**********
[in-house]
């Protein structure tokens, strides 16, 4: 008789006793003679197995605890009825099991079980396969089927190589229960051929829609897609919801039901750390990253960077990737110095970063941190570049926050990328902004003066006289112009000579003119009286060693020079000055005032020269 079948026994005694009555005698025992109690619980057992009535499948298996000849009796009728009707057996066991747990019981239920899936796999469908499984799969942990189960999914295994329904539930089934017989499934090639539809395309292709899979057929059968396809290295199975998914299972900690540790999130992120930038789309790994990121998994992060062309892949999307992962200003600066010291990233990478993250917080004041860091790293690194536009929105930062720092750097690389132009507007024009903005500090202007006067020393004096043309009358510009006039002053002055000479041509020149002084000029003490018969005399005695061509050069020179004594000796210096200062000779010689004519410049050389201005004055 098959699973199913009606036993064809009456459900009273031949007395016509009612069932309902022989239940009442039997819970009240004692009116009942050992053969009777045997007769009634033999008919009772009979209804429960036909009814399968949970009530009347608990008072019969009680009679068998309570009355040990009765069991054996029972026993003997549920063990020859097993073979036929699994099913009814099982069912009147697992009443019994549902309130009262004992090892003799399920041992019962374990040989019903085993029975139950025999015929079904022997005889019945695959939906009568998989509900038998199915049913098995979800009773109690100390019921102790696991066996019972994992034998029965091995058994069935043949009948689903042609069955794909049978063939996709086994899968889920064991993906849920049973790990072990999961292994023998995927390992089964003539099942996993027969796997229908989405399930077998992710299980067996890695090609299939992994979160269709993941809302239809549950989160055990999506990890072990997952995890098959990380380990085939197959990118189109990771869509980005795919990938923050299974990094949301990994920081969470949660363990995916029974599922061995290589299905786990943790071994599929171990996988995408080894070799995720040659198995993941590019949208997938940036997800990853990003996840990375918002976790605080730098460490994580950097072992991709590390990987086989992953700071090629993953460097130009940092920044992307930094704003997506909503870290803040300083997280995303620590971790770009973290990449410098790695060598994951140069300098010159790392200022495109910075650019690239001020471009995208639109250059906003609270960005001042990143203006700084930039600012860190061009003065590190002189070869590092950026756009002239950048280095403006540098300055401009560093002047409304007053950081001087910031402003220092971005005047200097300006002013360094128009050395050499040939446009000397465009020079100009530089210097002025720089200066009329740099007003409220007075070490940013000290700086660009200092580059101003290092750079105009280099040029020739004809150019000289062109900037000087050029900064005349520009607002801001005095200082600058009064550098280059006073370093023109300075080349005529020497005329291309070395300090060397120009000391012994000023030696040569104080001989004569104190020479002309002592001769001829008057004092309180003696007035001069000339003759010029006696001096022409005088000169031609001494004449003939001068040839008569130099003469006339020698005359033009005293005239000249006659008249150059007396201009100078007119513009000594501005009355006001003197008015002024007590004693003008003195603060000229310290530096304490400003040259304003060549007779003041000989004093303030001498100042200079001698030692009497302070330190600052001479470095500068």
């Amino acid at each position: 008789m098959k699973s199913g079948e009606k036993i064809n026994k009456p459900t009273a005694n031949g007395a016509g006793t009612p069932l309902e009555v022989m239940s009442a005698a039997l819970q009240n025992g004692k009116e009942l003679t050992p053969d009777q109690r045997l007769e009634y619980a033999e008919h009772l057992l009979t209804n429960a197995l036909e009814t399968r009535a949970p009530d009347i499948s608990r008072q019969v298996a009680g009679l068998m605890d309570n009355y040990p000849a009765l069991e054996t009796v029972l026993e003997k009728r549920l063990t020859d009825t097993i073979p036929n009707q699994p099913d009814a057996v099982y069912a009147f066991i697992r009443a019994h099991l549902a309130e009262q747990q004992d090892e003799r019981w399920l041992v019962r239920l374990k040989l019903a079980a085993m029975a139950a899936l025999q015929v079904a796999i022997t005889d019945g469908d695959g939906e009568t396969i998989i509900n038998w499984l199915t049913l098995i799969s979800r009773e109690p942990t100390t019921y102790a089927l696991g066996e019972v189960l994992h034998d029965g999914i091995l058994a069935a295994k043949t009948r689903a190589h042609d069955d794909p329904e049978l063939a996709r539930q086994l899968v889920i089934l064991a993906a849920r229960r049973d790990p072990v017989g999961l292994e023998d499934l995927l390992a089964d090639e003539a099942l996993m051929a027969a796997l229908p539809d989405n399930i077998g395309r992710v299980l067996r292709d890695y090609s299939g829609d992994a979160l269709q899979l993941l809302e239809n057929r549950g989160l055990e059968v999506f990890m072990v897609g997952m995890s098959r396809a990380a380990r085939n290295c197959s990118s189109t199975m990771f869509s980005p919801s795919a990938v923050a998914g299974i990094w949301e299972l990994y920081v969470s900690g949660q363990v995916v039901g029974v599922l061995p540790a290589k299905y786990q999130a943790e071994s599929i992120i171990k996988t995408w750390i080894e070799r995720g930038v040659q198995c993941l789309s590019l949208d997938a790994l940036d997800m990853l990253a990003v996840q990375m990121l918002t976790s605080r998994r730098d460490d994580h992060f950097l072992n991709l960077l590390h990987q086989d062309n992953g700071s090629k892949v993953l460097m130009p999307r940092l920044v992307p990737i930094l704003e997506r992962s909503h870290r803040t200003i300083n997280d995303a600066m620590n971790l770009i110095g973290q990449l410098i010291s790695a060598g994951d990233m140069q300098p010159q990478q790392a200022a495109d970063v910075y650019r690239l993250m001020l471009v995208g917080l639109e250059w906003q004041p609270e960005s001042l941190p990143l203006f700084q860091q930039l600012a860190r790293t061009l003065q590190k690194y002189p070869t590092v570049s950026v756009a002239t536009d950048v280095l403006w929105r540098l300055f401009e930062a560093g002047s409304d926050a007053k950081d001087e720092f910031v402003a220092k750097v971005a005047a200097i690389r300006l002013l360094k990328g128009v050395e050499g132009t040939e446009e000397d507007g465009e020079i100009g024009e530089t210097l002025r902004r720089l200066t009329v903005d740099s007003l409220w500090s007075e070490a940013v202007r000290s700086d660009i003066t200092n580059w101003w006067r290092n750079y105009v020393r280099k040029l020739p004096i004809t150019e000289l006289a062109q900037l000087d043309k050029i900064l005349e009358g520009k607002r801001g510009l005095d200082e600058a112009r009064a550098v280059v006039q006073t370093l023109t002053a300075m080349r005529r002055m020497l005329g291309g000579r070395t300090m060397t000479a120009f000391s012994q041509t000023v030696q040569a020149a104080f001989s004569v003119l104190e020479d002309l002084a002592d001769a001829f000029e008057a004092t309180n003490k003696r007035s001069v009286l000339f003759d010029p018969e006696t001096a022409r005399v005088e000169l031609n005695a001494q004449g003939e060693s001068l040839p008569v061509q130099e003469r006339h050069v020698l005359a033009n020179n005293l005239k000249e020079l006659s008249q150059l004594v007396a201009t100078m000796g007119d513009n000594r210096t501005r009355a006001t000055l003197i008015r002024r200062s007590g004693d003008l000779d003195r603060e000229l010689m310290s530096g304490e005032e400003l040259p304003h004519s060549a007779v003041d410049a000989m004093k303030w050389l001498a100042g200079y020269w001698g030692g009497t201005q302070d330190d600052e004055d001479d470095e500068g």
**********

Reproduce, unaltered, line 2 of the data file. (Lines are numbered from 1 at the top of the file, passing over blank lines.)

């Protein structure tokens, strides 16, 4: 008789006793003679197995605890009825099991079980396969089927190589229960051929829609897609919801039901750390990253960077990737110095970063941190570049926050990328902004003066006289112009000579003119009286060693020079000055005032020269 079948026994005694009555005698025992109690619980057992009535499948298996000849009796009728009707057996066991747990019981239920899936796999469908499984799969942990189960999914295994329904539930089934017989499934090639539809395309292709899979057929059968396809290295199975998914299972900690540790999130992120930038789309790994990121998994992060062309892949999307992962200003600066010291990233990478993250917080004041860091790293690194536009929105930062720092750097690389132009507007024009903005500090202007006067020393004096043309009358510009006039002053002055000479041509020149002084000029003490018969005399005695061509050069020179004594000796210096200062000779010689004519410049050389201005004055 098959699973199913009606036993064809009456459900009273031949007395016509009612069932309902022989239940009442039997819970009240004692009116009942050992053969009777045997007769009634033999008919009772009979209804429960036909009814399968949970009530009347608990008072019969009680009679068998309570009355040990009765069991054996029972026993003997549920063990020859097993073979036929699994099913009814099982069912009147697992009443019994549902309130009262004992090892003799399920041992019962374990040989019903085993029975139950025999015929079904022997005889019945695959939906009568998989509900038998199915049913098995979800009773109690100390019921102790696991066996019972994992034998029965091995058994069935043949009948689903042609069955794909049978063939996709086994899968889920064991993906849920049973790990072990999961292994023998995927390992089964003539099942996993027969796997229908989405399930077998992710299980067996890695090609299939992994979160269709993941809302239809549950989160055990999506990890072990997952995890098959990380380990085939197959990118189109990771869509980005795919990938923050299974990094949301990994920081969470949660363990995916029974599922061995290589299905786990943790071994599929171990996988995408080894070799995720040659198995993941590019949208997938940036997800990853990003996840990375918002976790605080730098460490994580950097072992991709590390990987086989992953700071090629993953460097130009940092920044992307930094704003997506909503870290803040300083997280995303620590971790770009973290990449410098790695060598994951140069300098010159790392200022495109910075650019690239001020471009995208639109250059906003609270960005001042990143203006700084930039600012860190061009003065590190002189070869590092950026756009002239950048280095403006540098300055401009560093002047409304007053950081001087910031402003220092971005005047200097300006002013360094128009050395050499040939446009000397465009020079100009530089210097002025720089200066009329740099007003409220007075070490940013000290700086660009200092580059101003290092750079105009280099040029020739004809150019000289062109900037000087050029900064005349520009607002801001005095200082600058009064550098280059006073370093023109300075080349005529020497005329291309070395300090060397120009000391012994000023030696040569104080001989004569104190020479002309002592001769001829008057004092309180003696007035001069000339003759010029006696001096022409005088000169031609001494004449003939001068040839008569130099003469006339020698005359033009005293005239000249006659008249150059007396201009100078007119513009000594501005009355006001003197008015002024007590004693003008003195603060000229310290530096304490400003040259304003060549007779003041000989004093303030001498100042200079001698030692009497302070330190600052001479470095500068």